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Food shortages grow in rural Nepal PDF Print E-mail
Friday, 11 July 2008

Where is the food

By Charles Haviland

BBC News, Achham district, western Nepal

Rising food prices and destroyed crop harvests are hitting Nepal very hard.
 
Although few people if any are starving, many are going hungry and the United Nations says several hundred thousand need urgent food assistance.
 
Most of the hungry are living in remote parts of the mountainous country, inaccessible by road.
 
In the village of Sokat in what is known as the Far West, I met a destitute family.
 
'Not enough to eat'
 
Jamauti Kami blows onto a fire in the dark kitchen of her mud-built house. She is cooking a meagre lunch for her six children: a bit of rice for the first time in three days, with a leaf vegetable.
Her husband is far away in India, looking for work. He left so there would be more food for the family and to bring money home.
 
The children were crying this morning, Jamauti said - still hungry from the night before.
 
"There's not enough to eat," she says starkly, her three-year-old daughter Tara nestled by her legs. That prompts Tara to ask when she can eat.
 
"Yesterday morning the children shared one roti and in the evening another roti, a leftover," Jamauti said.
 
"That was all they had. They ate and then slept. I didn't cook for myself because we've only a little flour left, so I'm hungry now."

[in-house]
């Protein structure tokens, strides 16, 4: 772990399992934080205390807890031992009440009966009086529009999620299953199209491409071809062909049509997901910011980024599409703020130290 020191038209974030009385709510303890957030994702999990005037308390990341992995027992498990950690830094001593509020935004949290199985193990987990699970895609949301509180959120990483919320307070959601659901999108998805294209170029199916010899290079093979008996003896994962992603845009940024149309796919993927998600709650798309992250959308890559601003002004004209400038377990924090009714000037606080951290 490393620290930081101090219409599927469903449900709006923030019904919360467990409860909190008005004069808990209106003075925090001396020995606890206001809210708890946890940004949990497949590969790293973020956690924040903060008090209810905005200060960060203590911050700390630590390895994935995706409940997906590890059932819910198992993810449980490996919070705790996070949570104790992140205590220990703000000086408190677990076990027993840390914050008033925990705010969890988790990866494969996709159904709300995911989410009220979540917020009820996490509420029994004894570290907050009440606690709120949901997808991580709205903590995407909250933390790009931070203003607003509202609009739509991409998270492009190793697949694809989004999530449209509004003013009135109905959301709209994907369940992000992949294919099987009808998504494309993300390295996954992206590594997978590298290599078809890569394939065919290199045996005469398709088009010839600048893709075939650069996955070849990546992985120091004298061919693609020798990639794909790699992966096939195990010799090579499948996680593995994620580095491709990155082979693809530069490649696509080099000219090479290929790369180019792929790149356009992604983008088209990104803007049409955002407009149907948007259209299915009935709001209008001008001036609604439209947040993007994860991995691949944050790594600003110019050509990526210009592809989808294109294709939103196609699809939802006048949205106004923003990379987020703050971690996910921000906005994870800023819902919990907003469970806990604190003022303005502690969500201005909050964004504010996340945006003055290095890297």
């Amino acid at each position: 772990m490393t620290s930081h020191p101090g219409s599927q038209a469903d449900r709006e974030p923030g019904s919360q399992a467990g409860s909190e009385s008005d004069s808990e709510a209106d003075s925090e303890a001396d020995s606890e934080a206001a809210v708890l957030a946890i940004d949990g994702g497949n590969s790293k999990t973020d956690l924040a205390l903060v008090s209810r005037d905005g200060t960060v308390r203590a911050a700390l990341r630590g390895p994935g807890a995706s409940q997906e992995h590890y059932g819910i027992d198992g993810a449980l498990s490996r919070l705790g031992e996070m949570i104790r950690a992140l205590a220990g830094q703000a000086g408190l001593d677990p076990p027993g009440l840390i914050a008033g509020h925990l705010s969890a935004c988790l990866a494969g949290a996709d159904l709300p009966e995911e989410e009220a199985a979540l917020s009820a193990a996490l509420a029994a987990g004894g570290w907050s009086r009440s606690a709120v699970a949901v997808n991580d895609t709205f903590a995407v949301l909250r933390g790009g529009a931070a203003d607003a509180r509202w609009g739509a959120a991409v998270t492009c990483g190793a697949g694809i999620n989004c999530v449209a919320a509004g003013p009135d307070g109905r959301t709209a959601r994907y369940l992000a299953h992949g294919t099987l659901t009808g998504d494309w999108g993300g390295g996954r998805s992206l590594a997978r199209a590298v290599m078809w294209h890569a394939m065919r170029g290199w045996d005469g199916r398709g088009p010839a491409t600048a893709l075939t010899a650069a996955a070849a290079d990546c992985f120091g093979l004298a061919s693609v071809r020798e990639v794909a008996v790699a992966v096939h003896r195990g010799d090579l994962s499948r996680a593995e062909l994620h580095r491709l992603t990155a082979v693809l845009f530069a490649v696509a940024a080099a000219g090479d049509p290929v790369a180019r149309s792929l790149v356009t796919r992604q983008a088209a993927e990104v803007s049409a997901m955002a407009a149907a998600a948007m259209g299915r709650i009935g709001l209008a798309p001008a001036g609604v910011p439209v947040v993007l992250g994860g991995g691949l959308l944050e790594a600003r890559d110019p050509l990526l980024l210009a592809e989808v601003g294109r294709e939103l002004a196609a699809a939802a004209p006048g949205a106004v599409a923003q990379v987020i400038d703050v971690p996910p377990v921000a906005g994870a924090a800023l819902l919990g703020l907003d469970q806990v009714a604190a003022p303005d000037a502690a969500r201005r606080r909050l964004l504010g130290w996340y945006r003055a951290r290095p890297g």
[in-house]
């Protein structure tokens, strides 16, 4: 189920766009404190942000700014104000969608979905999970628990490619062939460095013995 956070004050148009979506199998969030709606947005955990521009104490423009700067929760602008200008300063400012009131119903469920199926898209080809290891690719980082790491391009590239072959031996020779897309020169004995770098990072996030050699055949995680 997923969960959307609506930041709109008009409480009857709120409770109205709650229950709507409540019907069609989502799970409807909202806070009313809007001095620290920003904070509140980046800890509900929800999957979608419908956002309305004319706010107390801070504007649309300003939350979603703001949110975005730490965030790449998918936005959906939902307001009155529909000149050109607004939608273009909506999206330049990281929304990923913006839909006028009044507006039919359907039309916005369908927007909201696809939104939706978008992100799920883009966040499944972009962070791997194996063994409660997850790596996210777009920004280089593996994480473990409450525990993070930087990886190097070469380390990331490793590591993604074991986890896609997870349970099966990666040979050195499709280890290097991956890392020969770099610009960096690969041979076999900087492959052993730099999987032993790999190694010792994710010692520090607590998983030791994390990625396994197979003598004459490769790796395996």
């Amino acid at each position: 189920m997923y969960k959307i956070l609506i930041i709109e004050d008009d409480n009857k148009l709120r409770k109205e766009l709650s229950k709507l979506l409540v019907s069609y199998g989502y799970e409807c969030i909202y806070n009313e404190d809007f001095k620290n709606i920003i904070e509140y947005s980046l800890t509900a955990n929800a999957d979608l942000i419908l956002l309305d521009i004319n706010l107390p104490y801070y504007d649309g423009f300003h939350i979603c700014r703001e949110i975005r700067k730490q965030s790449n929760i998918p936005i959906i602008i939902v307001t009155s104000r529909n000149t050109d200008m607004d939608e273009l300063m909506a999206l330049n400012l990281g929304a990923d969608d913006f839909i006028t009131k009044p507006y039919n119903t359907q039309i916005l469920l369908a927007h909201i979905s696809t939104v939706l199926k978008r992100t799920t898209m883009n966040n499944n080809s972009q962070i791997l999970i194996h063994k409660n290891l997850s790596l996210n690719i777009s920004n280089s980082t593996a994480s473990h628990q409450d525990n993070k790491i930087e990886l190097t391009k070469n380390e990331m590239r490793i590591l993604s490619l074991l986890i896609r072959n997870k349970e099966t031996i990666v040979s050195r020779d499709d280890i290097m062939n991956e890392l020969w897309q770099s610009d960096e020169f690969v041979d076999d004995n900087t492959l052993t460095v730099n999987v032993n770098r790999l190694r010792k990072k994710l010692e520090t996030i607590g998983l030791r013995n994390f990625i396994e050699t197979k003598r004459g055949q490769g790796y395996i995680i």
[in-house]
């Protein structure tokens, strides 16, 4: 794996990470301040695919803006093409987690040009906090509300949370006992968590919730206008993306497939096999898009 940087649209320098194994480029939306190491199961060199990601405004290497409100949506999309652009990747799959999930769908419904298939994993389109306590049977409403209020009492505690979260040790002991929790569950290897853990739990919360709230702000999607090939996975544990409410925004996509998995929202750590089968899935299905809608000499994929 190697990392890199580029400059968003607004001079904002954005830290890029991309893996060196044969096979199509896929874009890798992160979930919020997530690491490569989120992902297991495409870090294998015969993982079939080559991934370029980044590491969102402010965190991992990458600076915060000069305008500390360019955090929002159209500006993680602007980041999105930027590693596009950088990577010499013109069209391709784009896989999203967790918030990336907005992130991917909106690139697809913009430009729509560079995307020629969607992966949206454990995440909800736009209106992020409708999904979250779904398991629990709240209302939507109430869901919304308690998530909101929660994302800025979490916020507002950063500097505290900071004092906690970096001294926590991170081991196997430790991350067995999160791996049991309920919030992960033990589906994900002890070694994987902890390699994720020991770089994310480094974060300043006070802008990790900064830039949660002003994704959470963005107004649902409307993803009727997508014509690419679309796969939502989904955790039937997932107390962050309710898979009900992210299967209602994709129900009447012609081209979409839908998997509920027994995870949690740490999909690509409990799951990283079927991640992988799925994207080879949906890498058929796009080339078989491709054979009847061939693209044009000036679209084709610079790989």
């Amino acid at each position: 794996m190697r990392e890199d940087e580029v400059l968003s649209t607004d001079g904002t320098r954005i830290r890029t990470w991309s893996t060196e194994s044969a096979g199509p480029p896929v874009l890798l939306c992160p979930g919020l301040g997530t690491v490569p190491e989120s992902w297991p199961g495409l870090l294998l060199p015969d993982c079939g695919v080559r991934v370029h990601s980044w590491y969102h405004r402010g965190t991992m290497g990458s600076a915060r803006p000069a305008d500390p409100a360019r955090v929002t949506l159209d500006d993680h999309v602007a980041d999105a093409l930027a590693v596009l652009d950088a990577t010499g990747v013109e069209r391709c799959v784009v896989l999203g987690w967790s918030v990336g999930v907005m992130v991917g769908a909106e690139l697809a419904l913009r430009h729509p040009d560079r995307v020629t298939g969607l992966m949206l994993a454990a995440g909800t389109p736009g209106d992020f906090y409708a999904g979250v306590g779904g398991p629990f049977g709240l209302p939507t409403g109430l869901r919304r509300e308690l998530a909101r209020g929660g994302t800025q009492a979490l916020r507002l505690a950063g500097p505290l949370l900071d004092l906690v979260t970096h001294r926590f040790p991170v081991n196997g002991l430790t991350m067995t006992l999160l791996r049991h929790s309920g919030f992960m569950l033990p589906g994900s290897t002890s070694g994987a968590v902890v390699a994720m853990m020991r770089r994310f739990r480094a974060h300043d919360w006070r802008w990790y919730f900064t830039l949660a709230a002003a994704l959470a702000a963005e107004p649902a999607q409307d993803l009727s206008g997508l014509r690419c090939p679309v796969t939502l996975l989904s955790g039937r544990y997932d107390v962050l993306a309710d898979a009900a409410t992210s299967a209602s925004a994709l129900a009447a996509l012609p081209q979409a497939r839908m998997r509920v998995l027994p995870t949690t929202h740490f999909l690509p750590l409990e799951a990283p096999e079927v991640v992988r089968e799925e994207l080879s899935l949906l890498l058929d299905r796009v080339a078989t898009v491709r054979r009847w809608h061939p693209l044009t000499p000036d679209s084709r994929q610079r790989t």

Once the food is cooked, it doesn't last long. The ravenous children wolf it down.
 
When the incessant rain finally stops, Jamauti leads me through the crumbling, muddy paths to her tiny terrace of farmland.
 
In the ever-shifting cloud, she does a bit of weeding and shows me one reason the family are suffering.
 
Disease
 
"There was no rain so my winter wheat crop was ruined," she says.
"Later it grew a little but then it was destroyed by hail. I haven't harvested any wheat for two or three years.
 
She shows me the paddy she is now growing on the same patch.
 
Some of the blades are yellowish-green and pockmarked, something Jamauti says is caused by a pest spreading a disease.
"I'm afraid it will be ruined too."
 
In Sokat and much of western Nepal many low-caste people like Jamauti struggle to survive. Children have torn clothes. Some have distended bellies.
 
The rains beat down, especially at night, and the air cracks to the sound of thunder. Too much rain is as damaging as too little.
 
The countryside looks lush now - but that is deceptive. This is the hungriest time of year. A long dry spell has just ended and the newly planted crops won't be ready for months.
 
With centuries of toil, families have still managed to carve out the terraces in these densely populated hills. They have been subdivided many times.
 
'No control'
 
So even if the yield is good, home-grown crops will only feed a poor family for one or two months a year.
So they must buy food - but at a price.
 
The nearest roadside village and market is Chaukhutte, a collection of iron shacks more than four hours' walk from Sokat.
 
Sacks of rice from the plains are unloaded from trucks and into a store room. The people buying it, mostly women, face a long slog back to their villages carrying the heavy, 50kg bags.
 
It has rocketed in price.
 
"Last year it cost me 800 or 900 rupees ($13) says one woman, Jhakri Parki, who has come from Sokat with friends.
 
"Now it's 1,400 rupees ($20). But we have to buy it to save our own lives and our children's lives. We take it on credit. We'll pay after three or four months, when we have the money."
 
The price of rice has risen by at least 50% in a year; that of cooking oil by 30% in six months.
 
Shopkeepers like Dharma Singh Saud say they are sorry but they have no control over it.

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